We don’t always have the luxury of building negotiations on a platform of mutual trust and respect — and sometimes you’ll need to reach agreement in a climate of outright hostility. While your ability to build trust will improve with your development as a negotiator, this also can lead you even further into antagonistic situations, as others bring you in to defuse volatile situations. So how can we power through this distrust to reach constructive agreements?
What You’ll Learn: Three specific tactics for dealing with distrustful parties.
Expected Reading Time: 10-15 minutes (~2,100 words)
Before we begin, we need to make a rather obvious disclaimer — the theoretically ideal way to negotiate with a distrustful party is to find a useful mechanism for restoring trust and mutual understanding. Negotiations built on friendship are likely to have a vastly expanded Zone of Potential Agreement, higher transparency (which enables more satisfactory and diverse dealmaking), and freer creative thinking throughout the discussion and bargaining processes. If a hostile party is important to you, even solely for reputational reasons, then it is generally worth your time to brainstorm potential trustbuilding solutions and pursue even the most tenuous of your resulting options.
With that said, it isn’t always possible or desirable to spend your time rebuilding trust. If a relationship has been severed particularly badly, the other party may not yet be in a mindset willing to accept any olive branches, and may even regard them with active disdain if they are perceived as trying to artificially induce or ‘buy’ trust back. On a purely pragmatic note, you may simply have a strict deadline on the deal and make a judgement call that sufficient trustbuilding by that deadline will be next to impossible. In some circumstances, you may even deal with negotiators for whom the trustbuilding process is flipped — they require evidence of a successful partnership before they will put any faith in it.
There are any number of reasons why negotiators may need to operate in a climate of distrust, and being able to effectively power through the most trying conditions and emerge with a workable agreement is a hallmark of great diplomats and mediators around the world. You will almost certainly be placed in these situations eventually, so you ought to start stocking your negotiator’s toolbox with appropriate tactics as soon as possible; being caught in a negotiation with a hostile party without any idea of how to defuse the situation is liable to antagonise it even further.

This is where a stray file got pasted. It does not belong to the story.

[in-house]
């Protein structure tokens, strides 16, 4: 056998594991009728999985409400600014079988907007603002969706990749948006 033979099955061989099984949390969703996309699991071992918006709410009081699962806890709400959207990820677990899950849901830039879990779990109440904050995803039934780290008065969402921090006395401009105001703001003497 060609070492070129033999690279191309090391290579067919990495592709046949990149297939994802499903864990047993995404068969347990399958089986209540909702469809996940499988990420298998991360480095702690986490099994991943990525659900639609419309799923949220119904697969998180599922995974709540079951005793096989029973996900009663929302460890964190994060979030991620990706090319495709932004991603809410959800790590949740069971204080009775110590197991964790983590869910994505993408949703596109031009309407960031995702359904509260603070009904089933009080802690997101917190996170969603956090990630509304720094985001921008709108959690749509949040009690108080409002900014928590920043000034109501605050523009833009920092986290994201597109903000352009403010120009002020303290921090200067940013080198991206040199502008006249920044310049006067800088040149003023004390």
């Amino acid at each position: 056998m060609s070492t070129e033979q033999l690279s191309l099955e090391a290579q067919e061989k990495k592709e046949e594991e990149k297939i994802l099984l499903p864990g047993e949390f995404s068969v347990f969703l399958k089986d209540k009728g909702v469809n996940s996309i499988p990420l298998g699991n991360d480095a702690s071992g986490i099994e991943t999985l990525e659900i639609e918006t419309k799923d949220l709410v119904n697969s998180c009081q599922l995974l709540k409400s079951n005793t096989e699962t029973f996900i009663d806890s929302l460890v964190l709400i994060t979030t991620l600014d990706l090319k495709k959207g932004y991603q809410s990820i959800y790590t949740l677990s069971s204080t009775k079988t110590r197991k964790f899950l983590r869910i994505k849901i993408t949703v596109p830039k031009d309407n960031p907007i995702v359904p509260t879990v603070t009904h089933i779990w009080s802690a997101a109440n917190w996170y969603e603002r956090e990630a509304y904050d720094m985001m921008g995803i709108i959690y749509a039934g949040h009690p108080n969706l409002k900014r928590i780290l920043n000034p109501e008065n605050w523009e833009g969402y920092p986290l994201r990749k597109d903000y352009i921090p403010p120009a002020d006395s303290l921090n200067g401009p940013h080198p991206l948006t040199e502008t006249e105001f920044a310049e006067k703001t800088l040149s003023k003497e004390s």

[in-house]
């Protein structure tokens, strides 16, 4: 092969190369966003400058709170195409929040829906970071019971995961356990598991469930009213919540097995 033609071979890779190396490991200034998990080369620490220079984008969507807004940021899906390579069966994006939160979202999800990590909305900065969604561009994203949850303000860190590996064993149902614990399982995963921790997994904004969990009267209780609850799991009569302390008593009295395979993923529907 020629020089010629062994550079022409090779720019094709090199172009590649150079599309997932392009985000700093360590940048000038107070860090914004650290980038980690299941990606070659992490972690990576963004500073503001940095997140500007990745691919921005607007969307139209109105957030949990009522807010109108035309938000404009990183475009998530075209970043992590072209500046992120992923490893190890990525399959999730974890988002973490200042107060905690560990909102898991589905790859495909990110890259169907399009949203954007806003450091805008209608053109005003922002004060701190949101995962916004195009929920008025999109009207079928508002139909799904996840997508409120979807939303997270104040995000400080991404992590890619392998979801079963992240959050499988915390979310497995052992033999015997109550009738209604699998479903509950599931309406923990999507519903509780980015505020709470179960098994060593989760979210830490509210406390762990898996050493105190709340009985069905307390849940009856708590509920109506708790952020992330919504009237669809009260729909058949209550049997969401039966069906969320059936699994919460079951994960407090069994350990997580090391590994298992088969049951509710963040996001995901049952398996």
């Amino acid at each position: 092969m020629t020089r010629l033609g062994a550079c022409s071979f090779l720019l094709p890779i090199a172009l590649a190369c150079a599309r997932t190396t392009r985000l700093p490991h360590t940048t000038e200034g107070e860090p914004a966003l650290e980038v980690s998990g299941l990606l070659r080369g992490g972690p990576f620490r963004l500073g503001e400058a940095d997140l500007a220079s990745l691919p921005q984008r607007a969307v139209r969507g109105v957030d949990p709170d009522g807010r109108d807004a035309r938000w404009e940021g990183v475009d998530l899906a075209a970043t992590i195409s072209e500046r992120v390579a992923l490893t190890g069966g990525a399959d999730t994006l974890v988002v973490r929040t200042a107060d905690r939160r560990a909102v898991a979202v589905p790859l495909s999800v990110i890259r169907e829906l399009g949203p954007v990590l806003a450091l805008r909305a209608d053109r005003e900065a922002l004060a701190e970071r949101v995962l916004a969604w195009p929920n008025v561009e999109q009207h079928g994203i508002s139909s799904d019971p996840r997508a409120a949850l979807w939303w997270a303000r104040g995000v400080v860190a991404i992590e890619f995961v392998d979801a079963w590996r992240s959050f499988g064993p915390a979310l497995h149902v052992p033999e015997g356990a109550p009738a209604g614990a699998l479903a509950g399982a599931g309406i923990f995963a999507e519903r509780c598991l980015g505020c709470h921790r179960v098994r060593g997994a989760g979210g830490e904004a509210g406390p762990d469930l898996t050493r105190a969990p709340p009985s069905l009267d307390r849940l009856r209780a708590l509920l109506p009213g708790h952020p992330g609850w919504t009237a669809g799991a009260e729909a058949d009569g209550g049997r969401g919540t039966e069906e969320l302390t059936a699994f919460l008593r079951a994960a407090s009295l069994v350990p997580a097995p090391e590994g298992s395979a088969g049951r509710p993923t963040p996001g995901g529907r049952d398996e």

Here are three specific tactics for dealing with distrustful parties, that you can use to power through tough negotiating climates and get the best deal possible under the circumstances.
1. Help Them Win
If somebody distrusts you, they most likely also do not value your priorities or motivations. Even explaining them reasonably and objectively will not guarantee their empathy, so consider abandoning this effort entirely, and instead frame the discussion around their possible victories in the negotiated agreement. There can be a huge subconscious difference between:
“$25,000 for that car is way too much. All the comparable cars I looked at were only around $18,000, and this one comes with a lower warranty!”
“$25,000 for that car isn’t going to be possible, but $18,000 would be, and that’s still a pretty decent commission for you at the end of the day.”
While the first strategy (using other reference points to anchor and frame the conversation) can work incredibly well, it is liable to backfire if the other party already actively dislikes or distrusts you. In this case, the car salesperson might resent you for thinking you know more about the car industry and pricing than they do, and feel even less inclined to give you a good price. In such a circumstance, reminding them of how your suggestion would be a win for them may be more likely to trigger a positive reaction or acceptance of the deal.
2. Calculated Transparency
If you’ve ever distrusted a huge corporation — and we bet you have! — then you’ve most likely wondered if there is a “catch” to one of their promotions. That $0/month phone sounds great, but surely they’ve hidden the cost in the service contract or other associated fees, right? In fact, it’s probably an even worse deal than normal, taking advantage of the suckers who get pulled in by the attractiveness-at-first-glance but don’t do sufficient further research.